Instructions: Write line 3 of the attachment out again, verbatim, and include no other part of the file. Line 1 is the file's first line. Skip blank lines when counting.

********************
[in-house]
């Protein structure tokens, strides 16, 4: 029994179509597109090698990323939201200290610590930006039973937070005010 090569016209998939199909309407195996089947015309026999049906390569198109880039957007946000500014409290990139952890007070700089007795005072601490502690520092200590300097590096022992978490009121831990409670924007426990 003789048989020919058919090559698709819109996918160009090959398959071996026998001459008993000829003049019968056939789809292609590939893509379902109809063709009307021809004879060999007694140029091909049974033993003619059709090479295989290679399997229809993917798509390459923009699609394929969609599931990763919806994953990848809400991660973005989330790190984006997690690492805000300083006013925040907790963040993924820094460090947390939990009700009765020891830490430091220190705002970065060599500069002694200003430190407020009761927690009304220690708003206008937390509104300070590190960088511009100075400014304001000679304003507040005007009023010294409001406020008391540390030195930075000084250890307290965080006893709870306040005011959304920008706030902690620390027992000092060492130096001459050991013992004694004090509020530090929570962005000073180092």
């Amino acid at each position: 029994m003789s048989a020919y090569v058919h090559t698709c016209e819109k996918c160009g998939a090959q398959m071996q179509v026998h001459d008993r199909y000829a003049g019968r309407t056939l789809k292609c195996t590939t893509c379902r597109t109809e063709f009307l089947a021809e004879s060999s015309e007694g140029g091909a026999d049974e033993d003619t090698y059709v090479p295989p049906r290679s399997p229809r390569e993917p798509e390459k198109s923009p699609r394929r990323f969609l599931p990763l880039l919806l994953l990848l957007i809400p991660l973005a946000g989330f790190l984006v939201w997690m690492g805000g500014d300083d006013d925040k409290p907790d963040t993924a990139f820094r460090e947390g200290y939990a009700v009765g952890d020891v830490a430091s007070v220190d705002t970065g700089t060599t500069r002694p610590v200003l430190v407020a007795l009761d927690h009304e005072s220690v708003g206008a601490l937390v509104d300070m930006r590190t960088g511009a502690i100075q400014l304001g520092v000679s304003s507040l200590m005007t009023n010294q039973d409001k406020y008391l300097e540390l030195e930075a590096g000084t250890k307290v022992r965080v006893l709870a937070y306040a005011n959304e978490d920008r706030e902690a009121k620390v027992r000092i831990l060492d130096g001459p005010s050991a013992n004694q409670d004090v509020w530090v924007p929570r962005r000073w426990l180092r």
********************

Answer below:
């Amino acid at each position: 029994m003789s048989a020919y090569v058919h090559t698709c016209e819109k996918c160009g998939a090959q398959m071996q179509v026998h001459d008993r199909y000829a003049g019968r309407t056939l789809k292609c195996t590939t893509c379902r597109t109809e063709f009307l089947a021809e004879s060999s015309e007694g140029g091909a026999d049974e033993d003619t090698y059709v090479p295989p049906r290679s399997p229809r390569e993917p798509e390459k198109s923009p699609r394929r990323f969609l599931p990763l880039l919806l994953l990848l957007i809400p991660l973005a946000g989330f790190l984006v939201w997690m690492g805000g500014d300083d006013d925040k409290p907790d963040t993924a990139f820094r460090e947390g200290y939990a009700v009765g952890d020891v830490a430091s007070v220190d705002t970065g700089t060599t500069r002694p610590v200003l430190v407020a007795l009761d927690h009304e005072s220690v708003g206008a601490l937390v509104d300070m930006r590190t960088g511009a502690i100075q400014l304001g520092v000679s304003s507040l200590m005007t009023n010294q039973d409001k406020y008391l300097e540390l030195e930075a590096g000084t250890k307290v022992r965080v006893l709870a937070y306040a005011n959304e978490d920008r706030e902690a009121k620390v027992r000092i831990l060492d130096g001459p005010s050991a013992n004694q409670d004090v509020w530090v924007p929570r962005r000073w426990l180092r």